Pros:
  • Open-source and always free
  • Plays almost any type of audio in addition to FLAC
Cons:
  • Multimedia function can drain battery quicker than other apps on this list
  • Some UI elements disappear unless your player window is large enough
Price:
  • Free
Supported OS:
  • macOS (including Ventura)

Which Audio Format is Better to Choose?

The FLAC format exists purely to ensure that the music you listen to remains high-quality regardless of the passage of time or other factors; this means that their overall quality ceiling will be higher than that of a lossy format, like an MP3 or an M4A–both of which are common file types found in iTunes libraries. For this reason, FLAC files are best listened to through a media player that can take advantage of their quality range.

Because FLAC files are so much higher quality than MP3s or similar formats, they also take up more space on your Mac’s hard drive, with some FLAC files occupying more than five times the amount of room as an MP3 or M4A of the same song. This usually isn’t a deal-breaker for people, but if hard drive space is tight, you’re better off sticking to smaller files.

Apple also has their own lossless file format, ALAC. If you’re attached to your audio library as it is and you want to continue using iTunes as your media player, converting your files to ALAC instead of leaving them as M4A files will allow you to experience that higher audio quality and lossless perks without switching players.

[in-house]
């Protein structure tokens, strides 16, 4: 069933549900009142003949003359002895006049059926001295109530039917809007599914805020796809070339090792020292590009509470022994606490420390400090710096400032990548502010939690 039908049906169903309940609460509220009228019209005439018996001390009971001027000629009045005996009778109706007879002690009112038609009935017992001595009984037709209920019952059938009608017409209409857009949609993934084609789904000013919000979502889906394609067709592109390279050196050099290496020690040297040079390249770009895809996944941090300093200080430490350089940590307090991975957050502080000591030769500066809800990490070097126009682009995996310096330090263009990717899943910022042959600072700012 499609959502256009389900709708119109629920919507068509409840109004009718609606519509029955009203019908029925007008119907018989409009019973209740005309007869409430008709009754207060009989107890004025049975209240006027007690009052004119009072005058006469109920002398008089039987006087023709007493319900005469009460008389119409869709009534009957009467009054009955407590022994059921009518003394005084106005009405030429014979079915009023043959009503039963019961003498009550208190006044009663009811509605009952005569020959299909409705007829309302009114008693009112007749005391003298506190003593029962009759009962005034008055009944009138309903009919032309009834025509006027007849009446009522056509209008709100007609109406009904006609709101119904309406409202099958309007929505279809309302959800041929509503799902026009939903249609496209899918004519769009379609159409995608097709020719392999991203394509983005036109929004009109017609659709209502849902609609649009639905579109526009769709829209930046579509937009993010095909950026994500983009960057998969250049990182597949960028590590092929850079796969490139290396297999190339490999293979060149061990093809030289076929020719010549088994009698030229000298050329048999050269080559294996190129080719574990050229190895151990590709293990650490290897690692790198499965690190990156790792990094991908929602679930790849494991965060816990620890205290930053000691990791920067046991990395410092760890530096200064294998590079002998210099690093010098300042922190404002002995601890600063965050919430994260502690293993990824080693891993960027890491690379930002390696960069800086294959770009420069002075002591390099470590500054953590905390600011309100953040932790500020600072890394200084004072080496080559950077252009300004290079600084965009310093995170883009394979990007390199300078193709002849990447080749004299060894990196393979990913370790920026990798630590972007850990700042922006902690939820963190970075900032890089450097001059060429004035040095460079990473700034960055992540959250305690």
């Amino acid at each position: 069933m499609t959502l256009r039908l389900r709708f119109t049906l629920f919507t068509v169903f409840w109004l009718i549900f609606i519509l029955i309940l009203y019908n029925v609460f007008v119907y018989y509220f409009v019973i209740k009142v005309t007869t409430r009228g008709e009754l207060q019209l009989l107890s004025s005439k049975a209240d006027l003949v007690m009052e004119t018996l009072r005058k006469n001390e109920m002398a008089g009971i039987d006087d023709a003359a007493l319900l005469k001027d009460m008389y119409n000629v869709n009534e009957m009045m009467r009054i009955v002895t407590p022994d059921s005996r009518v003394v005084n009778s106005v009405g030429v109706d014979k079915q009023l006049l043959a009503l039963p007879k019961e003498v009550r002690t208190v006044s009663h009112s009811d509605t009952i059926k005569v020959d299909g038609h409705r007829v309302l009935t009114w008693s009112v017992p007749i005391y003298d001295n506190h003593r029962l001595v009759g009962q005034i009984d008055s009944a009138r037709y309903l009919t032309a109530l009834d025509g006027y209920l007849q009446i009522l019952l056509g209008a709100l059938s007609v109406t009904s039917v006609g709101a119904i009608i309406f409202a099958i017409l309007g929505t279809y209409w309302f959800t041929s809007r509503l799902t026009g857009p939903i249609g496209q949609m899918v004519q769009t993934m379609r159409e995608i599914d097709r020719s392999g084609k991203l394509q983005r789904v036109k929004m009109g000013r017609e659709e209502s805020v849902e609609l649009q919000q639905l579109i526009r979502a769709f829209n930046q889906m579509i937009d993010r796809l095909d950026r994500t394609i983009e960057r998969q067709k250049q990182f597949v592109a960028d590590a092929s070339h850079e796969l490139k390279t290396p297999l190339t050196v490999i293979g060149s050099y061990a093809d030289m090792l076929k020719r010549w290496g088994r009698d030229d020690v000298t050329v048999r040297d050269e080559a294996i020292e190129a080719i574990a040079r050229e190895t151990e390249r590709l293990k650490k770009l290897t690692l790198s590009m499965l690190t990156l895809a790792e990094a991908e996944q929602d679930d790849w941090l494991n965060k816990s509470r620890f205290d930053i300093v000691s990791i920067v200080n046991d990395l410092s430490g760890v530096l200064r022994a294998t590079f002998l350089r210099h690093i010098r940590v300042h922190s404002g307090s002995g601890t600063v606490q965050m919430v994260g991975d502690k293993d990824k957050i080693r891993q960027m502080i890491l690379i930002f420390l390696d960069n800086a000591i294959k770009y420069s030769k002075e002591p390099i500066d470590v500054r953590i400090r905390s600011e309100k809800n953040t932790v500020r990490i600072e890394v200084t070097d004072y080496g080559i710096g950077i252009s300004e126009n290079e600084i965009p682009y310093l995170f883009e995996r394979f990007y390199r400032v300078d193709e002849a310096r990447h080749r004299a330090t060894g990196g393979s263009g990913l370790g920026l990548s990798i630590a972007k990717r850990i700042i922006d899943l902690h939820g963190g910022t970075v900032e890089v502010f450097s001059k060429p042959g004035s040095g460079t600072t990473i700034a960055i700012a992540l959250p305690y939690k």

Conclusion

FLAC files are a crowd favorite for a reason: Despite taking up significantly more computer memory than other common file formats, they retain audio quality on a level untouched by standard MP3 or M4A files on your Mac. As you can see, there are many media players that you can use to play your library of FLAC files in a variety of settings. Any one of the options on this list will serve you well for the future, though we prefer Elmedia Player for its flexibility and ease of use as the best FLAC player Mac users can experience.

FAQ

QuickTime can play FLAC files. However, although QuickTime is one of the best video players for Mac, its interface is limited, and attempting to open more than one FLAC file at a time will simply open multiple QuickTime windows. This is why we recommend a more user-friendly player like Elmedia.
Unfortunately, iTunes is incapable of playing FLAC files on your Mac. While you can convert a FLAC file to a different file format–MP3, M4A, or even Apple’s own lossless format, ALAC–to play it in iTunes, you won’t be able to use them with Apple’s default audio player without doing so.